- One box of 8 recycled markers creates enough energy to prepare a breakfast that consists of brewing a pot of coffee, frying an egg, and making two pieces of toast.

- 81 markers produces 1 liter of fuel.

- 40 markers is enough to produce fuel to move a city bus for 1 km.

Tuesday, August 6, 2013

Lab Grown Burger Meat

Scientists have been experimenting to "manufacture" burger in the lab. This is because 18% of greenhouse gases are coming from livestock production, and the widely use of antibiotics in livestock production also causing antibiotic-resistance. Dr. Mark Post, professor at the Netherlands’ Maastricht University, spent 7 years in researching in-vitro, lab-grown, burger meat. Now, along with Chicago food writer Josh Schonwald and researcher Hanni R├╝tzler, they tried the world’s first stem-cell grown burger produced by Post. Using the muscle cells scraped from a cow, Post's team grew 20,000 strands of tissue in a nutrient-rich solution with antibiotics and fetal calf blood, then mashed those strands together into a five-ounce burger patty. Researchers added beet juice and saffron to bring out a more “natural” color.

“It had a very sort of bland, neutral flavor. I think the thing that made it most similar was the texture,” Schonwald said after trying the pan-fried burger. “I was impressed with the bite.”

Post’s burger arrives at a time when demand for meat from India and China is skyrocketing, as are technological hacks to a complex and sickened agricultural system. But, it might take another 10 years for the technology to fully mature and can be made a consumer product out of it.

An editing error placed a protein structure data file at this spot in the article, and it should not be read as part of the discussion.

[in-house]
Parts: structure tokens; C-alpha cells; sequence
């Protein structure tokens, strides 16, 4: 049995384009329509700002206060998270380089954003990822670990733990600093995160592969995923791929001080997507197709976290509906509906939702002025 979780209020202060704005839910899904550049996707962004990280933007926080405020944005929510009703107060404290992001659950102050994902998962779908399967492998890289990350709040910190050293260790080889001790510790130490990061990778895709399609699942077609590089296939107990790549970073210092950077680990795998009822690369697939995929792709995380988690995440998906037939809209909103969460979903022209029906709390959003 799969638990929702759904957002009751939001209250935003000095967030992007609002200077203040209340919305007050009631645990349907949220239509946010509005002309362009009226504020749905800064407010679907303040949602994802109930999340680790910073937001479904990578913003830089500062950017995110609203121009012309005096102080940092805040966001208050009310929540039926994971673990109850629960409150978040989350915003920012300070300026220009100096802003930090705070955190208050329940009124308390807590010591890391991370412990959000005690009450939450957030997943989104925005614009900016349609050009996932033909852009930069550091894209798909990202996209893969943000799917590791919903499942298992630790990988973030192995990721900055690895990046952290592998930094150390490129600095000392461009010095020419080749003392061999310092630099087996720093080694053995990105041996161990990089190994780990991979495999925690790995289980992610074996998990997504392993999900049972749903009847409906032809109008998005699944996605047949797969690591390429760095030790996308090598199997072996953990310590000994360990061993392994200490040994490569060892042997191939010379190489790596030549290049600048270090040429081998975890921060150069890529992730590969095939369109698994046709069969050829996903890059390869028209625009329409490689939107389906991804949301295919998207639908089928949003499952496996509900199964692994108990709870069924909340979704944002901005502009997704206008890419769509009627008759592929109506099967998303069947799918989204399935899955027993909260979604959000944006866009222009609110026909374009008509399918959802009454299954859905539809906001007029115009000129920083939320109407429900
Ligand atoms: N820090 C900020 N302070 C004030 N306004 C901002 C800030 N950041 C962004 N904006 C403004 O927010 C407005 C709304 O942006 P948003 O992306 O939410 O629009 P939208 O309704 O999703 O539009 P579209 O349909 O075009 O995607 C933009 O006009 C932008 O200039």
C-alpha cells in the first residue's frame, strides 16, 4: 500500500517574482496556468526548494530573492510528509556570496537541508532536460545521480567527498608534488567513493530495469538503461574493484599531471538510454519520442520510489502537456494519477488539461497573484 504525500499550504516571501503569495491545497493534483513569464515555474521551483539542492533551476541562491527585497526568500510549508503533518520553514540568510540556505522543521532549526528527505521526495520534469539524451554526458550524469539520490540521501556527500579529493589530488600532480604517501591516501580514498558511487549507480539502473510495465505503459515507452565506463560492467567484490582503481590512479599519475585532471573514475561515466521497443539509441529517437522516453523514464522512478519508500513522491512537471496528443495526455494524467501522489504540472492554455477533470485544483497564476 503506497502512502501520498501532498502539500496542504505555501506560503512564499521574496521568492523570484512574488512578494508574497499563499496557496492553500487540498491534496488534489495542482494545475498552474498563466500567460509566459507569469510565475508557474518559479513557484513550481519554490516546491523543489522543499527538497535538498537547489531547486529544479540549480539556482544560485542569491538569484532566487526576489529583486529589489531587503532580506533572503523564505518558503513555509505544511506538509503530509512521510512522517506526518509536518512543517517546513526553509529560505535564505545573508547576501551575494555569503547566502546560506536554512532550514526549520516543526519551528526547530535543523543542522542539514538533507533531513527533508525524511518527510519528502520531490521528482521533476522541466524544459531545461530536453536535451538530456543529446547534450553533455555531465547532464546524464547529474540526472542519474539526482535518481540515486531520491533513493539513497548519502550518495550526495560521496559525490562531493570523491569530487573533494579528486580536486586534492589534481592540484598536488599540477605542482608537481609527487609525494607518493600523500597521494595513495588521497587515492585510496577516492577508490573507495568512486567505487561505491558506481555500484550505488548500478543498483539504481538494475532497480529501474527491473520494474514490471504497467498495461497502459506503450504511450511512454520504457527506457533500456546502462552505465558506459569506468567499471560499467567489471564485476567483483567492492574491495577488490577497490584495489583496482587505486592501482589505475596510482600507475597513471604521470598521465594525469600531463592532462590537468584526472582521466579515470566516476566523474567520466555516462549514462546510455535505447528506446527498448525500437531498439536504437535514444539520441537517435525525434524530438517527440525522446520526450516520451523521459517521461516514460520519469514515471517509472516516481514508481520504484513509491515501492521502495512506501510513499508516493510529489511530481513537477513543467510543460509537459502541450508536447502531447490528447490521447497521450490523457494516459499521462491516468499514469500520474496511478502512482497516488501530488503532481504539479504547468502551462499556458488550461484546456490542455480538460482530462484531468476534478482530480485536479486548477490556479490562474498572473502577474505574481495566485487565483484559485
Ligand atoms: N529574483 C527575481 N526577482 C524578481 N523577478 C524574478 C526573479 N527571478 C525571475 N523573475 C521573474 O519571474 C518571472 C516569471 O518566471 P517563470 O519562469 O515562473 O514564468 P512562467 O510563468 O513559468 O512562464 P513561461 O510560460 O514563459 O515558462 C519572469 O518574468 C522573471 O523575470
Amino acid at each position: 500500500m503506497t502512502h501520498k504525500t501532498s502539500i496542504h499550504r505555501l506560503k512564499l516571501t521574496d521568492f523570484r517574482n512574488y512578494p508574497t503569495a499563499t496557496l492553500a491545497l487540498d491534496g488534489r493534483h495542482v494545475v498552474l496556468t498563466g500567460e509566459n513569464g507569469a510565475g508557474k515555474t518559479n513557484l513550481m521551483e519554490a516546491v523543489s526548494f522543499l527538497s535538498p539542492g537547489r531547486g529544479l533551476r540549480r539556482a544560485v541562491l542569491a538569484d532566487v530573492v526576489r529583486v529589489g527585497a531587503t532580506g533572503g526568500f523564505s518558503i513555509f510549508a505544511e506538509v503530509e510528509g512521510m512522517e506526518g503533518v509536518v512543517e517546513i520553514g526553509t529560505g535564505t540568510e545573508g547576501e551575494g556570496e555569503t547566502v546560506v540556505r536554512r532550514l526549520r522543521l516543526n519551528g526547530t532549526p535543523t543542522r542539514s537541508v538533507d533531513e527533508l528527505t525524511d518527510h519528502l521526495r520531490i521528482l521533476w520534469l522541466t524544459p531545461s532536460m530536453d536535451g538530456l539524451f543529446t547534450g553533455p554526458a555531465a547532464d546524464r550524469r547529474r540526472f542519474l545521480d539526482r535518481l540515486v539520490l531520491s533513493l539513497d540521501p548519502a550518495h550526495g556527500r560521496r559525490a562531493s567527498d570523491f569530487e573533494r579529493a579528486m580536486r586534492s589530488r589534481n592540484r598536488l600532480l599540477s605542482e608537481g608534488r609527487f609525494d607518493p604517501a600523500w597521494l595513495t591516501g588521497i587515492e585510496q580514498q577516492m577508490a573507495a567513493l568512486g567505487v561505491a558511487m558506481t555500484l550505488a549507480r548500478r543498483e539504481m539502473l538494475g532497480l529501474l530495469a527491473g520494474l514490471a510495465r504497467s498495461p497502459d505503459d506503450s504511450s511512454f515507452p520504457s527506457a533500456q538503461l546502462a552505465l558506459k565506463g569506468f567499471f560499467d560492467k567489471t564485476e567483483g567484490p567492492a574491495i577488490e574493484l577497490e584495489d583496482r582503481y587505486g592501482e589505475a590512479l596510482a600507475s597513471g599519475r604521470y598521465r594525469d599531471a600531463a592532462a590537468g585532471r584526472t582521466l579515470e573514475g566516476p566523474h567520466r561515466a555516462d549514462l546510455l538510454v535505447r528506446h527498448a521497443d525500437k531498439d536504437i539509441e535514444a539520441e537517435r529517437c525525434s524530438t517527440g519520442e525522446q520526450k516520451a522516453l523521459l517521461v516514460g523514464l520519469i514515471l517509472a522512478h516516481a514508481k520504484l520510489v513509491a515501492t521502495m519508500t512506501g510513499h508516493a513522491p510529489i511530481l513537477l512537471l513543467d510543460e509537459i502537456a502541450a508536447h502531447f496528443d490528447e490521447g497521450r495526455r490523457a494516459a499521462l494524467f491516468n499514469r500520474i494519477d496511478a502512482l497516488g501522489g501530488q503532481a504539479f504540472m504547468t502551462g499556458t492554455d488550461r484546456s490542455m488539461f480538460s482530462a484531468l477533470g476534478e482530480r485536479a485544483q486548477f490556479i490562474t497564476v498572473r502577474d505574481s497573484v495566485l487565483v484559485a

eSpyder - Electric Airplane Costs Under US$40K

Greenwing International, California, has just released pricing for its latest all-electric airplane, eSpyder.  For just US$39,990, the price of a Honda Civic sedan in Malaysia, you can be the owner of a plane.

eSpyder measured 2.4m high, 5.9m long, with wingspan of 10.13m and weighted 186 kg. It is equipped with a 32 hp electric motor which can propel it to a maximum air speed of 109 km/h. When flying at "economy cruise" mode, for peak efficiency, you can cruise eSPyder at 60 km/h, with about 90 minutes of flying time. It takes 2 to 3 hours to recharge the batteries. You need a 100m runway for take off and landing.

eSpyder has already been certified by German aviation authorities, but yet to be certified in U.S.A. As such, the eSpyder will be offered as a kit-built plane, initially. The company hopes to offer it as a completed light sport aircraft soon.

You can visit Greenwing for more information.

Monday, August 5, 2013

Bank Of America Tower - A Certified Green Skyscraper Is Actually Energy Hungrily

Bank of America Tower, Manhattan, U.S.A., received Platinum certification in Leadership in Energy and Environmental Design (LEED) when opened in 2010, the first skyscraper to receive this highest LEED certification. It was praised as one of the world’s most environmentally responsible high-rise office buildings.

3 years later, Sam Roudman uncovers that the Bank of America Tower actually produces more greenhouse gases and uses more energy per square foot than any comparably sized office building in Manhattan and reveals the weakness of LEED rating system in predicting the actual future energy usage during the certification state.

The nonprofit U.S. Green Building Council (USGBC) unveiled LEED in 1998 as a way to measure a building’s environmental footprint. Currently, 50,000 buildings across the world either have been certified or in certification process. LEED takes into account of building materials, air quality, water conservation and energy performance in the certification. When accumulates enough points, the building will be awarded certification, from Certified, Silver, Gold, to Platinum (the highest).